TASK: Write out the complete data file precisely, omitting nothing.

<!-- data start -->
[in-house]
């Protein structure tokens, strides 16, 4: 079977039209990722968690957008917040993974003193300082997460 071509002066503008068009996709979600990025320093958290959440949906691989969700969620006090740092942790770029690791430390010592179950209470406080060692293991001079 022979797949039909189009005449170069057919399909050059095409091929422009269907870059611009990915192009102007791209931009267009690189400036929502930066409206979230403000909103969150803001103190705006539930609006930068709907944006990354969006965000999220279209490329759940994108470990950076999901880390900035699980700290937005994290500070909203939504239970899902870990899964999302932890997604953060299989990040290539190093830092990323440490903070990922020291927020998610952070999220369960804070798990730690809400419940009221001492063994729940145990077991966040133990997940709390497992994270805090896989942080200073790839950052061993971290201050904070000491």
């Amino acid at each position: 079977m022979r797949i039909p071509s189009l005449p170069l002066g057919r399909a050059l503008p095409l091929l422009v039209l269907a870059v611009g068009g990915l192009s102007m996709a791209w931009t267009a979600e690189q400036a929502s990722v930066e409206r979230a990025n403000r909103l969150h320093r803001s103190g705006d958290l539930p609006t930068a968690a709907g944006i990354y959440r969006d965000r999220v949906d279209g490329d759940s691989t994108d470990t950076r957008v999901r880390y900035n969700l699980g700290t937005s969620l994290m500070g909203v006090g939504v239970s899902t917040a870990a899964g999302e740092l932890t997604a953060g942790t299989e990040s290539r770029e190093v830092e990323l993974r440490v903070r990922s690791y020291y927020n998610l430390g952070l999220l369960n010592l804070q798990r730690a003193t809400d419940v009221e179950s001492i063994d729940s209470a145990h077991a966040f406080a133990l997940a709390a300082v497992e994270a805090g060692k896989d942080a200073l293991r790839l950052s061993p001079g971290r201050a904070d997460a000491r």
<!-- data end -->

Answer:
[in-house]
């Protein structure tokens, strides 16, 4: 079977039209990722968690957008917040993974003193300082997460 071509002066503008068009996709979600990025320093958290959440949906691989969700969620006090740092942790770029690791430390010592179950209470406080060692293991001079 022979797949039909189009005449170069057919399909050059095409091929422009269907870059611009990915192009102007791209931009267009690189400036929502930066409206979230403000909103969150803001103190705006539930609006930068709907944006990354969006965000999220279209490329759940994108470990950076999901880390900035699980700290937005994290500070909203939504239970899902870990899964999302932890997604953060299989990040290539190093830092990323440490903070990922020291927020998610952070999220369960804070798990730690809400419940009221001492063994729940145990077991966040133990997940709390497992994270805090896989942080200073790839950052061993971290201050904070000491």
């Amino acid at each position: 079977m022979r797949i039909p071509s189009l005449p170069l002066g057919r399909a050059l503008p095409l091929l422009v039209l269907a870059v611009g068009g990915l192009s102007m996709a791209w931009t267009a979600e690189q400036a929502s990722v930066e409206r979230a990025n403000r909103l969150h320093r803001s103190g705006d958290l539930p609006t930068a968690a709907g944006i990354y959440r969006d965000r999220v949906d279209g490329d759940s691989t994108d470990t950076r957008v999901r880390y900035n969700l699980g700290t937005s969620l994290m500070g909203v006090g939504v239970s899902t917040a870990a899964g999302e740092l932890t997604a953060g942790t299989e990040s290539r770029e190093v830092e990323l993974r440490v903070r990922s690791y020291y927020n998610l430390g952070l999220l369960n010592l804070q798990r730690a003193t809400d419940v009221e179950s001492i063994d729940s209470a145990h077991a966040f406080a133990l997940a709390a300082v497992e994270a805090g060692k896989d942080a200073l293991r790839l950052s061993p001079g971290r201050a904070d997460a000491r």